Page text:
Have you ever forgotten to release the parking brake before driving? It can be pretty embarrassing, but vanity isn’t the only issue here; absentmindedness like this could damage your car or truck.
The parking brake helps your vehicle stay where you leave it. Even if you drive a car with an automatic gearbox, it’s wise to set the brakes. Aside from holding the car in place, the parking brake can also help prevent transmission damage, especially while parking on steep hills, something that can put tremendous strain on internal components.
If your ride has a manual transmission, it’s especially important to activate the parking brake before exiting. Putting it in gear may not be enough to prevent a roll away. If the shifter doesn’t fully engage, it could inadvertently pop out of gear, allowing the vehicle to move on its own, which has obvious and undesirable implications.
Modern parking brakes can be operated by a lever, foot pedal or even electronic switch. But what happens if you drive with the parking brake on? Well, the short answer is that it depends.
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If the hand brake is only applied one or two clicks, the risk of damage is minimal. However, if the parking brake on as far as it will go, this could cause trouble.
For starters, in a front-drive vehicle, the rear wheels may not even turn, in which case nothing would happen aside from the tires dragging along the pavement like an unwilling cat on a leash. Fortunately, if this happens, it should be a pretty obvious that something is amiss; obnoxious howling and vibratory judders ought to rouse the suspicions of even the most inattentive motorist. However, if your vehicle is of the rear-wheel-drive persuasion, the engine might be able to overpower the brakes and cause real damage.
Should you forget to release a fully applied parking brake before taking off, the friction of the pads or shoes dragging against the rotors or drums will generate tremendous amounts of heat. If allowed to go unchecked for an extended period of time, this could prematurely wear all of these components, but it might lead to wheel-bearing damage or the catastrophic failure of other parts as well, and this doesn’t even take into account the additional strain it puts on the engine.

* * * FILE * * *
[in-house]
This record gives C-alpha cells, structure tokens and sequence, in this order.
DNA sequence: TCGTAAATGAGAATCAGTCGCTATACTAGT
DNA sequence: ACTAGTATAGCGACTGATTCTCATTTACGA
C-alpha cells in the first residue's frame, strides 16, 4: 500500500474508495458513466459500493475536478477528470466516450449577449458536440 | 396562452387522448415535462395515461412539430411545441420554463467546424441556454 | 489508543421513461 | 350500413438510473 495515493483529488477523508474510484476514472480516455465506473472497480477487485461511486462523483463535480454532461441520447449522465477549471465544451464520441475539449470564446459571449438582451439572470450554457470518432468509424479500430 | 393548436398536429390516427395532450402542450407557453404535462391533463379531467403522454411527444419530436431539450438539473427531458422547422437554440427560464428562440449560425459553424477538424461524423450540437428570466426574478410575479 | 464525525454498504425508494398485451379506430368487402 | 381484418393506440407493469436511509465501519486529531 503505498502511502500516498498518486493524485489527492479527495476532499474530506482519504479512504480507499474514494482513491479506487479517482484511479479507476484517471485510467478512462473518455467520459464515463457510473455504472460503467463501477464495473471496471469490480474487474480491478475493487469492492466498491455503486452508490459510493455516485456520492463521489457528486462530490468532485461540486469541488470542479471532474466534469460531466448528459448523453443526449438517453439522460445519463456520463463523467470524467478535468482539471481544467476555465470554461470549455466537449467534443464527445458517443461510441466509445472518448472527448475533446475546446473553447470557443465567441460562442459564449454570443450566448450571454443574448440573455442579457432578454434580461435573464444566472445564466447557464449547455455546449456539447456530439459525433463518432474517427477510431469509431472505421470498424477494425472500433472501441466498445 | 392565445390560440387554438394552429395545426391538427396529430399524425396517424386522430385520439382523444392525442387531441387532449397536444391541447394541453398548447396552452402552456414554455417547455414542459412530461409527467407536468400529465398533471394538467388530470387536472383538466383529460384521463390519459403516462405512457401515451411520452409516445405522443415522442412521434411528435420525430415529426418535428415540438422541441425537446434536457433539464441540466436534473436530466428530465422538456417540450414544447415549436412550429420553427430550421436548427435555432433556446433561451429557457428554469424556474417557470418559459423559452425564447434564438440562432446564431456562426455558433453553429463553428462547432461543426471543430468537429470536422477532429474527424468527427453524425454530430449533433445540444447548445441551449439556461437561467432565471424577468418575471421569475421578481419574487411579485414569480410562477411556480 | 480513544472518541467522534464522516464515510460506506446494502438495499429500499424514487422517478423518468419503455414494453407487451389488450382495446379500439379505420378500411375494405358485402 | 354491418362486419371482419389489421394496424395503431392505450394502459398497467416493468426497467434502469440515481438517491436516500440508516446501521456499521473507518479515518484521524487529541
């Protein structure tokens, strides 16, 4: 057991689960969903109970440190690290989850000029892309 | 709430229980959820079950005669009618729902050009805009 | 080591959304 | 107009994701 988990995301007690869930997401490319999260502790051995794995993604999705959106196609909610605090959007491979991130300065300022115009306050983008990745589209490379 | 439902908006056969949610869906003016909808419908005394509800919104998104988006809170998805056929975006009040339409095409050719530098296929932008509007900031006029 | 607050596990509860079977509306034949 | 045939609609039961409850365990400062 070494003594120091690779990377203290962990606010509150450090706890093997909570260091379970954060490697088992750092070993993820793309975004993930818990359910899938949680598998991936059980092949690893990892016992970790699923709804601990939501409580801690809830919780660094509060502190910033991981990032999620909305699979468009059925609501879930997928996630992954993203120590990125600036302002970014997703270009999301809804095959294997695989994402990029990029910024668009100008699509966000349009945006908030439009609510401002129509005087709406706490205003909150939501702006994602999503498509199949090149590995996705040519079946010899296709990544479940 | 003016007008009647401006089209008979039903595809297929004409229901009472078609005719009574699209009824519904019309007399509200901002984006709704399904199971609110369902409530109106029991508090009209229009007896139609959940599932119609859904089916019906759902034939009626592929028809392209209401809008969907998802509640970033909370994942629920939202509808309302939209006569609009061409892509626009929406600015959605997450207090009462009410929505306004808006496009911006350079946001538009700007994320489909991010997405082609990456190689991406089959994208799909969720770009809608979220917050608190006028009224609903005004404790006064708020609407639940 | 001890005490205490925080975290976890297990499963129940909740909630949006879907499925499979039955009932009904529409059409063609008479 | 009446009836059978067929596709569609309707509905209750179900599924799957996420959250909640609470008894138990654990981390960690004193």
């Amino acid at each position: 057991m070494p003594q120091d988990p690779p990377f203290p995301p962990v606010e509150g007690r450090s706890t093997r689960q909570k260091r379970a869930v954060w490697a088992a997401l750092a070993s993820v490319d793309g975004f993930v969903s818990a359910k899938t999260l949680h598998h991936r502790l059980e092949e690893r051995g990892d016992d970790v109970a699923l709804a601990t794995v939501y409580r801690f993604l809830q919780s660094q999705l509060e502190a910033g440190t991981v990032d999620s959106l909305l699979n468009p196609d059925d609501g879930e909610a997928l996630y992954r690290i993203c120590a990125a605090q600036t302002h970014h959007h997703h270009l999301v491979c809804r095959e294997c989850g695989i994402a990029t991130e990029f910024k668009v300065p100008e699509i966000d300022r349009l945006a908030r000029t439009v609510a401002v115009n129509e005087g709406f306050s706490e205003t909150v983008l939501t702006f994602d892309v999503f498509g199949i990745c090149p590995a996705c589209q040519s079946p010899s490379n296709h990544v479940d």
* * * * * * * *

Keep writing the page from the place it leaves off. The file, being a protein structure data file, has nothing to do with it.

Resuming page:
The big concern with this situation is how long and how fast you drive with the brake on. A trip around the block with the brake only applied a few clicks probably isn’t going to cause any measurable damage, as modern deceleration systems are designed to absorb a tremendous amount of heat. But if you drive at 75 miles an hour on the freeway for 150 miles with the brake fully applied, it’s a safe bet your vehicle’s rear binders will be toast, and probably a few ancillary components as well. Have you ever replaced a caliper, shock absorber or axle seal before?
Fortunately, none of this should really be an issue with new cars and trucks, as practically every vehicle has an indicator light to warn the driver about the parking brake should it be left on. Taking things one step further, the latest crop of electric parking brakes that are operated with a button or switch often disengage on their own when a vehicle is put in drive or starts moving, something that prevents any damage from happening in the first place.
Here is a little anecdote from AutoGuide.com‘s news editor, Steve Elmer, about how he learned what can go wrong when you drive with the parking brake on:
“I learned first hand the consequences of driving with the parking brake on before I even obtained a driver’s license. I was about 12 or 13, and I loved riding my parent’s ATV. With my brother on a dirt bike, we set out as we normally would on a ride around my cottage, but something wasn’t quite right. The machine felt restricted, like something was holding it back, but my young brain couldn’t put the pieces together. I continued to ride the ATV for about 5 to 10 minutes, deciding to ignore the constant pull that was slowing me down.
As we drove back into the cottage and began descending down our long driveway, my brother starting yelling “fire, fire!” At first, I scanned the cottage for something burning. It wasn’t until I looked back to see him pointing at the rear left ATV tire that I finally got it. I shut the machine off and jumped off of it, in time to see a few flames licking up the back.
Leaving the brake to drag for such a long period of time had heated up the disks and surrounding area so much that the brake line melted, allowing brake fluid to spew out onto a red hot rotor. Once the engine shut off, fluid stopped circulating, so the fire was short lived and damage was minimal.
Needless to say, I am very conscious of the position of the parking brake before I start rolling.”
In short, it’s wise to use your vehicle’s parking brake as often as possible, but pay attention when going for a spin to make sure it’s fully released.
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